So, an interesting tale, well told. Lots of very sharp comic writing, with a warm heart behind it. Most impressive though is its lively and unselfconscious evocation of contemporary Harare. The kombis, the sugar queues, the Churchill boys; they are all handled with a lightly comic touch, and given a warm reality. The lack of 'explanation' (for some imagined international audience) is sort of remarkable. THE HAIRDRESSER OF HARARE is not perhaps a perfect book, but it is one with a genuine and unaffected contemporary Zimbabwean voice, and I haven't come across too damn many of those. So many congratulations to Mr Huchu.

Wednesday, 2 February 2011

THE LACUNA by Barbara Kingsolver

This book is 636 pages long. Now, bizarrely, by about the 300s I was already bored/irritated; but somehow I have managed to finish it. And it wasn't so bad in the end.

The book is in the form of diary entries and letters. This is a really hard way to try and write a piece of fiction, and while it can succeed (fabulously, as Dodi Smith I CAPTURE THE CASTLE) it can also lack credibility and be so pretentious as to make you want to scream (THE LACUNA).

In this irritating format we follow the story of one Harrison Shepherd, born to a Mexican mother and an American father in Virginia. The book begins when Harrison is twelve and his mother takes him with her on a mad dash with a lover to Mexico.

There are some good bits, evocative and funny, early on, while it it still a young boy's diary, such as:

Sunday is the worst day. Everyone else has family and a place to go. Even the bells from the churches have a conversation, all ringing at once. Our house is like an empty cigarette packet, lying around reminding you what's not in it. The maid, gone to mass. Mr Produce the Cash, to the wife and children. Mother rinses her girdles and step-ins, flings them on the rails of the balcony to dry, and finds herself with nothing left to live for. Sometimes when there isn't anything in the house to eat, she says, “Okay kiddo, it's dincher dinner.” That means sharing her cigarettes so we won't be hungry.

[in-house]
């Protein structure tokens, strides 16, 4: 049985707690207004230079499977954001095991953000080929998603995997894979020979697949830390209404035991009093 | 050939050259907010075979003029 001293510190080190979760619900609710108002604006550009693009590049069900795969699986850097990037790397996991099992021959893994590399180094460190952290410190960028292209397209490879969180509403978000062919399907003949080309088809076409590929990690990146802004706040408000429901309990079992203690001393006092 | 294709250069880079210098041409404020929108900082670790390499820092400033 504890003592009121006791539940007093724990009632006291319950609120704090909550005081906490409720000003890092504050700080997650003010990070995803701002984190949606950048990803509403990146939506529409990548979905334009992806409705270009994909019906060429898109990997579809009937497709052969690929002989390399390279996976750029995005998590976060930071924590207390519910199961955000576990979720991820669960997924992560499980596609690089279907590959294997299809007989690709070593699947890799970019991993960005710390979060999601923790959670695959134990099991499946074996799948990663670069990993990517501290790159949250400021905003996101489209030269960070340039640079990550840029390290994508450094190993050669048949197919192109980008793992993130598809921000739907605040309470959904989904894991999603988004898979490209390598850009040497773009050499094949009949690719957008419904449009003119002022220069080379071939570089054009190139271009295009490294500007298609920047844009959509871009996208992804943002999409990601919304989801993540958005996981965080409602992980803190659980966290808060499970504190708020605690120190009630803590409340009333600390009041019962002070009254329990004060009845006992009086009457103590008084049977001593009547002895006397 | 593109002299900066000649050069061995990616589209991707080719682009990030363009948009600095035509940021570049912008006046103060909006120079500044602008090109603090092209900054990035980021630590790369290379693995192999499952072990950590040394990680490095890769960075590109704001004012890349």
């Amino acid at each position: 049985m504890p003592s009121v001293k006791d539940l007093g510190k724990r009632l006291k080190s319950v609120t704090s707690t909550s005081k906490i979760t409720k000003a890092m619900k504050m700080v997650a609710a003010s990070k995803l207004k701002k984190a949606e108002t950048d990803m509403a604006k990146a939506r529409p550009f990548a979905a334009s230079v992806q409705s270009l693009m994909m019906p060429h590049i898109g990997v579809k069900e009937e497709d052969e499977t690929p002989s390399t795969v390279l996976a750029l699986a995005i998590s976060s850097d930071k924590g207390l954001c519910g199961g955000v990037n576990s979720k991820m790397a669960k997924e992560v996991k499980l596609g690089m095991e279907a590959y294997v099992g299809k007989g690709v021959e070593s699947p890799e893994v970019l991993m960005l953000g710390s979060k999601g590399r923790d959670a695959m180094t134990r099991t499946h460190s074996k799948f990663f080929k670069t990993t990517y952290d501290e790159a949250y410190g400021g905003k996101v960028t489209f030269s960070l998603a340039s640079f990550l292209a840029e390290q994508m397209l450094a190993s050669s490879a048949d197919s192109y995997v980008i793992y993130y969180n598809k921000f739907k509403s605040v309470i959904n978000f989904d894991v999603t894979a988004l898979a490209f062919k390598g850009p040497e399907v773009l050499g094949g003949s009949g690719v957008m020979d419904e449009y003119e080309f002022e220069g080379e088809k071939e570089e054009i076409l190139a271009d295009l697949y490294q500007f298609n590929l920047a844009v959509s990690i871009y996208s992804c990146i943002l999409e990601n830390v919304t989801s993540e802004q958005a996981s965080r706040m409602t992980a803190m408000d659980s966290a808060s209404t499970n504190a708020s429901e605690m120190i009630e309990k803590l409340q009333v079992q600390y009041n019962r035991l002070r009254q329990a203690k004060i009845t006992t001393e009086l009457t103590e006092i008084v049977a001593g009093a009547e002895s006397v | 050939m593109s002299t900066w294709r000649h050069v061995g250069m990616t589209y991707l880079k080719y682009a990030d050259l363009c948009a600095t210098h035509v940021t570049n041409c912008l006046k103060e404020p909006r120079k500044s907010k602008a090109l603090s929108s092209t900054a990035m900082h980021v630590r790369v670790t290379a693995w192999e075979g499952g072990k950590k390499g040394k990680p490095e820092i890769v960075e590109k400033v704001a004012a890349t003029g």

Harrison is not given much of an education and eventually ends up working as a cook and then a typist. Ridiculously, he finds this employement with Diego Rivera and Frida Kahlo at the time that Trotsky is staying with them. This must be among the least believable presentation of historically famous people it has ever been my misfortune to read. The author clearly went on a tour of the Rivera/Kahlo house in Mexico City, and thinks she is terribly clever to have noticed that the kitchen was small, and difficult for the cooks. Oh, what a sense of the reality of their lives! What a brilliant conjunction of art and the everyday! Why don't I just puke right now.

He then moves to the US, where he becomes a famous author. Also pukily, he manges to be involved tangentially in the internment of Japanese Americans and the Communist witchhunts. He also manages to have incredibly stilted dialogue with this secretary. Fix your eyes in your sockets for this sample:

“Well, people think that. And taking the Fifth means you're guilty.”
“Whatever they may think, it does not. A blank space on a form, the missing page, a void, a hole in your knowledge of someone – it's still some real thing. It exists. You don't get to fill it in with whatever you want, Mrs Brown.”

Do you see what she's doing there, title wise? It's truly incredible how often the author manages to introduce the title of her book in different ways. Was it some kind of weird literary bet?

Overall, I feel mean saying it, but it's a sweet relief with Mr Shepherd dies.